It still feels weird to me that Dragon Ball Super is over. Well, the anime at least. The manga is still going, but… well, my patience for that version has reached an end.
Oddly enough, though, I have a fondness for Super. Yes, the writing averages out around mediocre and the animation is very up and down. But it managed to capture the spirit of DBZ in a way that the manga just hasn’t managed for me. Plus, there were just enough exciting moments in Super for me to keep watching.
At least after the movie recaps were over. Because hoo boy are those terrible.
Now that a few years have gone by, we’re beginning to see what about Super is going to stick and what’s going to slide off the wall and hit the floor. The select moments or new characters that the fans enjoyed are now either being forgotten or becoming new icons of the Dragon Ball license. Hit, the Universe 6 Saiyans (namely Caulifla, Kale, and Kefla), Goku Black and Zamasu, and of course: Ultra Instinct.
And then there’s Jiren.
Jiren is one of the most divisive characters in the history of Dragon Ball. Some people think he’s boring and dumb. Others think that he was one of Super’s best villains, if not the best. It’s easy to understand both sides of the argument; Jiren’s characterization is hardly anything thrilling, but he does star in some of the best fights in not only Super, but all of Dragon Ball.
So, what happened? Why is Jiren such a divisive subject? Well, in the end, it all comes down to one thing: communication.
Let me explain. In writing, whether you’re writing a whole book or just the dialogue of a TV show, you need to communicate information to your audience in an interesting and memorable way. If your character is a lazy, chill dude, you need to find a way to tell that to your audience. Or even better: show that to your audience.
Let’s look at an example of this from Dragon Ball done well with the introduction of another villain: Freeza. When we first meet our favorite galactic tyrant, what do we see him doing? Sitting back, relaxing, and ordering his men to butcher old men and children. All with a confident and even satisfied smile.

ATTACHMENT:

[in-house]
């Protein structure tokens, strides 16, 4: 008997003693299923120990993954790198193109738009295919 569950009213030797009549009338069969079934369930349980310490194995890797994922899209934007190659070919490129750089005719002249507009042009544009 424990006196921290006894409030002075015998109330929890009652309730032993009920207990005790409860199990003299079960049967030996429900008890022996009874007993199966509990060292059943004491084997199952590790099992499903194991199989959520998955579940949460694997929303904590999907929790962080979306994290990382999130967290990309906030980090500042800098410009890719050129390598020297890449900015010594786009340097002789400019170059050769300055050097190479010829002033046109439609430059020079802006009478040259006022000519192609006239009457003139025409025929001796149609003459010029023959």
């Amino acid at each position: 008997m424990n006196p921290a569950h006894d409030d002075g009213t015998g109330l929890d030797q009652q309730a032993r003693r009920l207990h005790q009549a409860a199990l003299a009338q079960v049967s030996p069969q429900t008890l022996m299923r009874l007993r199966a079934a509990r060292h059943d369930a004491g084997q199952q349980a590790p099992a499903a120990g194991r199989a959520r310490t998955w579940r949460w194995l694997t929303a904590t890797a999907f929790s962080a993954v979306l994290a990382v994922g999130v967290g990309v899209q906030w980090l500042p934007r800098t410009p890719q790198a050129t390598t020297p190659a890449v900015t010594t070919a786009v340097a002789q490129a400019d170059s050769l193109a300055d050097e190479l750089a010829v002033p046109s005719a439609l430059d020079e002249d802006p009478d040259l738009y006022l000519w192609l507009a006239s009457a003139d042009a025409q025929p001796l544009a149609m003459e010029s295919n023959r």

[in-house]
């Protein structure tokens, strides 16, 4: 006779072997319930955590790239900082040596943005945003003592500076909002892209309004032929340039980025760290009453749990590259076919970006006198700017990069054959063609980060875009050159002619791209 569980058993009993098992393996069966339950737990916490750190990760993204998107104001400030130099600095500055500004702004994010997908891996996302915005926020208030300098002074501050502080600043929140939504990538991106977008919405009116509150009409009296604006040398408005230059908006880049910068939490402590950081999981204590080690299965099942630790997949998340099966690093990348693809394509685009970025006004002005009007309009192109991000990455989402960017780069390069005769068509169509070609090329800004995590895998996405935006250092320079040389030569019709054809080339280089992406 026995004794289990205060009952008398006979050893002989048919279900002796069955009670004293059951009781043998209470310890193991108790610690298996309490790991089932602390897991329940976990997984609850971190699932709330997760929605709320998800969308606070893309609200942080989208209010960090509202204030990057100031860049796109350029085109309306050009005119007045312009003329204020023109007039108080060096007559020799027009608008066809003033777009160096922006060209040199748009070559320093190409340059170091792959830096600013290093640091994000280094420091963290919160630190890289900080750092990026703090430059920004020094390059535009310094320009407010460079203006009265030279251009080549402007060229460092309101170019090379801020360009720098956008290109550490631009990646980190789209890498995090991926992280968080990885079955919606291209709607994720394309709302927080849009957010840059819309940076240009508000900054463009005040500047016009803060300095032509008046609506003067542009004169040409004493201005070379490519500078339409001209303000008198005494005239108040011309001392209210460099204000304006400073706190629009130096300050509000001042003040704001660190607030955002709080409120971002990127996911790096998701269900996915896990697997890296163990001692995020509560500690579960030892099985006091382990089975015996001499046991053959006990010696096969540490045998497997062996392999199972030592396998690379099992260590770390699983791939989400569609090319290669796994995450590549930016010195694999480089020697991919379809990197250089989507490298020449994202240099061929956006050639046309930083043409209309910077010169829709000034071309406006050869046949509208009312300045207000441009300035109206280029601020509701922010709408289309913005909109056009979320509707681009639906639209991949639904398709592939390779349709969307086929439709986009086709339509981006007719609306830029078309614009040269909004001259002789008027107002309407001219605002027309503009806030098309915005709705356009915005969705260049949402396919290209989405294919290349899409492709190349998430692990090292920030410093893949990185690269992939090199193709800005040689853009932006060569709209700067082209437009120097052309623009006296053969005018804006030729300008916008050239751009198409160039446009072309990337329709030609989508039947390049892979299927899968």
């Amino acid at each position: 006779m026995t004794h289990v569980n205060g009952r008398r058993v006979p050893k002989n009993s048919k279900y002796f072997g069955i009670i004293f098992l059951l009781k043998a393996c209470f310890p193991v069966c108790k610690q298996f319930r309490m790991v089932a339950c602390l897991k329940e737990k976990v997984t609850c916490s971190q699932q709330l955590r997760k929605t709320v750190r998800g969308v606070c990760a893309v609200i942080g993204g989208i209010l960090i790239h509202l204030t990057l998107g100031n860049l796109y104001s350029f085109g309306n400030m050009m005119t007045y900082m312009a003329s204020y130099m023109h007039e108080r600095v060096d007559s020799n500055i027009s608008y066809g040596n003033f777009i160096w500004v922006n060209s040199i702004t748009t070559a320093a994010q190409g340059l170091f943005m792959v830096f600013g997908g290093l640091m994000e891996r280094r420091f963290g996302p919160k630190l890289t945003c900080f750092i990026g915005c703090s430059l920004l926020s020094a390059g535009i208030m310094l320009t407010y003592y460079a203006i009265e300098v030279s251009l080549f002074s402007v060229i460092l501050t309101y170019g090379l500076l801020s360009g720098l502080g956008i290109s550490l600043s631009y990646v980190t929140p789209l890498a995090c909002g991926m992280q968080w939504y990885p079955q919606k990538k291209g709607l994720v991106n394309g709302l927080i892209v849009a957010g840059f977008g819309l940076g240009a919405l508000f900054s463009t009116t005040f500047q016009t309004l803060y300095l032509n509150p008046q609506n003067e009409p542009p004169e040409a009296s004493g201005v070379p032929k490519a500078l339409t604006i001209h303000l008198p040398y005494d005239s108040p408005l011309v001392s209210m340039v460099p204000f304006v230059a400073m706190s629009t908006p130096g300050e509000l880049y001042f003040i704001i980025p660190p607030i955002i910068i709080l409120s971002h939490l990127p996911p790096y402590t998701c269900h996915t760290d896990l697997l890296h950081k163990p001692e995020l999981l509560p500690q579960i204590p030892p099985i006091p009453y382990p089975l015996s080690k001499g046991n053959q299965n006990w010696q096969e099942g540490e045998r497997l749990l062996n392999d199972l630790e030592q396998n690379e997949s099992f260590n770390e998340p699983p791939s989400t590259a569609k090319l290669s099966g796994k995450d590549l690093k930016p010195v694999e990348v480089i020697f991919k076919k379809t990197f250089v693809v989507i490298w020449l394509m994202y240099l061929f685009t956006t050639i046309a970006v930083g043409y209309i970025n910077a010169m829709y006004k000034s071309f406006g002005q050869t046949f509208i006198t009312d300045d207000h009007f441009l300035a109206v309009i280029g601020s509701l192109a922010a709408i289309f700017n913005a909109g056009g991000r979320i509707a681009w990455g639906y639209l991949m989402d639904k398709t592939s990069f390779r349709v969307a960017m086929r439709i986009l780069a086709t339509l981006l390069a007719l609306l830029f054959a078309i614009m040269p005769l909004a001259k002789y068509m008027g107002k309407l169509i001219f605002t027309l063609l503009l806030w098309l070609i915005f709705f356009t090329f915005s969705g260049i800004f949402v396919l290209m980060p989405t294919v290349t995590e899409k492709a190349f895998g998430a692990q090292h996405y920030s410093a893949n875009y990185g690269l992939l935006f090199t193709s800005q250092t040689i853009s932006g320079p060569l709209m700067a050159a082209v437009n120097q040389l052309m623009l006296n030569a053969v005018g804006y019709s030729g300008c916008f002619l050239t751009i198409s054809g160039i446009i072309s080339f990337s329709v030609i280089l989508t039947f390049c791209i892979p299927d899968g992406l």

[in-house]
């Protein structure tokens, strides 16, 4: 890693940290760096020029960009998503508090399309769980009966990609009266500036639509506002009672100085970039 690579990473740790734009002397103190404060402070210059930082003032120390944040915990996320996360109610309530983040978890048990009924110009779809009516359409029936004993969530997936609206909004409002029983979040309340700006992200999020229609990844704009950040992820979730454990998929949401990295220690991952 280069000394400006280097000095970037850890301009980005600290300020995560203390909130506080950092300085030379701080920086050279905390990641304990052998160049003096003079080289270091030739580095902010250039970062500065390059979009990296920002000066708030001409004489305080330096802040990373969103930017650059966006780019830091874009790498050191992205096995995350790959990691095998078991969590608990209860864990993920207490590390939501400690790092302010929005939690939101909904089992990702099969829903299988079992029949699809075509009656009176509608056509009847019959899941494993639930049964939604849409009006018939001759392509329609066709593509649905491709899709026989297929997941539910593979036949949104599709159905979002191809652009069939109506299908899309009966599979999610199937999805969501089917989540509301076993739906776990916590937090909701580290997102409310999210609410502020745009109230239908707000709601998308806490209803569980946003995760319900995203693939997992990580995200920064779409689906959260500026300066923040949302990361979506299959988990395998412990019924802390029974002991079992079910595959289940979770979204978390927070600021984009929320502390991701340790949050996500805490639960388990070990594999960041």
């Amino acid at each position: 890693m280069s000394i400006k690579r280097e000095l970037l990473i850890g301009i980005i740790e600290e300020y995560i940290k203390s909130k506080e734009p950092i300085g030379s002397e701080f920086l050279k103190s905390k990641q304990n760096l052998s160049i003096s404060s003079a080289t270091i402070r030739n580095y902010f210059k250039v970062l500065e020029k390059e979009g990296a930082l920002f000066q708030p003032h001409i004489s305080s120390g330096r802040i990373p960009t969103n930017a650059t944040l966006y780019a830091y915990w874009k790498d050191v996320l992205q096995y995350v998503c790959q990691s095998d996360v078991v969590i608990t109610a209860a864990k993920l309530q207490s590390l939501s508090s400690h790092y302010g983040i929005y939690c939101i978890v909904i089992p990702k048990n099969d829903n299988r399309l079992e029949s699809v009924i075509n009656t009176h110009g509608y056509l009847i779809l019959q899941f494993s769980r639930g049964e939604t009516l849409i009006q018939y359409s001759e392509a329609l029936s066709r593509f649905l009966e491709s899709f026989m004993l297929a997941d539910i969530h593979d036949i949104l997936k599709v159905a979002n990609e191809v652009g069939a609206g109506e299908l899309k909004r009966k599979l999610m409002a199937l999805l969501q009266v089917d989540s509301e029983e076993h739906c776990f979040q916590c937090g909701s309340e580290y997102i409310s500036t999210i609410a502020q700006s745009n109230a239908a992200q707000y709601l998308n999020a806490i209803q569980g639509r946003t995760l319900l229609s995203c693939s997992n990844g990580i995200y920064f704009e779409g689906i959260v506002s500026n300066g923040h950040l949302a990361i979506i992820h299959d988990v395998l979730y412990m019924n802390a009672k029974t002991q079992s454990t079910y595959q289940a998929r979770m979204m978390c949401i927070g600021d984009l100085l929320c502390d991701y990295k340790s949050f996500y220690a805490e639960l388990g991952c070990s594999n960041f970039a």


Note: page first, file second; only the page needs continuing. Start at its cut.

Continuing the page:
This communicates a few key pieces of information to the audience. One: this dude is evil as fuck. Two: he’s the head honcho. Three: he’s confident in his position. All of that, given to us simply by how a character looked and behaved.
Then, as the arc continued, we were drip fed more information about Freeza. We saw his violent temper and how everyone trembled at even the slightest hint of his displeasure. Then, when he started finally losing ground, he loses his calm demeanor and takes to childishly insulting his enemies. Throughout the entire story, we gained an understanding of what kind of person Freeza is and why we should hate him.
Now, let’s go back to Jiren. How did the writers behind the Super anime communicate his character? Well, that’s the problem. For a massive chunk of the story, they just… didn’t.
It was clear that they didn’t have any idea what to do with Jiren for the majority of the Tournament of Power. You can tell as much just in his introductory scene. What’s the first thing we see Jiren do? Meditating. Saying and doing nothing. How informative.
Then, for the first massive chunk of the ToP, he just walks around. Saying nothing. Doing nothing. Every now and then he’d instantly wipe the floor with someone. But he didn’t do anything to display any semblance of personality. Thus, the only thing we knew about Jiren was that he was strong. End of synopsis.
This problem continued all throughout the arc, right up until the end. When Jiren is the last man standing, the only antagonist left, the writers realized that they finally had to give him and actual character. So, they quickly slapped together a backstory and gave him some semblance of a personality. How do they communicate these to the audience?
Look, exposition isn’t necessarily a bad thing. To an extent, every story needs exposition. Sometimes, the only way to give your audience information is to just tell it to them. But there are more interesting ways to accomplish this than just straight-up having a character lifelessly explain it like they’re reading a Wikipedia article!
Not to mention just how quickly Jiren’s shift in personality occurs. One minute, he’s the lifeless obstacle we’ve become familiar with. Then, not one episode later, he’s an angsty loner with anger and trust issues. Now, that wouldn’t be a big issue…
…if this didn’t occur in the final four or so episodes of the show.
This is why Jiren overcoming his issues in the final episode is so unsatisfying. If that were an established issue he had from the beginning, one we see him struggle with during his fight against other universes, then it would have been more memorable and satisfying. But as it stands its just “Oh yeah, here’s Jiren’s character! And look, his arc is over! What do you mean it was lame? Uh… hey, look! Goku, Freeza, and 17 are all fighting him at once! How cool is that?!”
Jiren is a textbook example of what happens without planning. Even if you’re a discover writer, which is totally fine, you need to have some vision of what the character is going to become by the end of the story. Otherwise, you’ll struggle to properly establish their personality or develop their arc.
If Toei had been more careful in their planning, Jiren could have been a beloved character. As it stands, he’s only remembered because of his abilities. He’s more of a wall to be overcome than a compelling character.
But hey! At least he’s kinda cool in Fighterz! Not as cool as every other character in the game, sure, but he’s cool!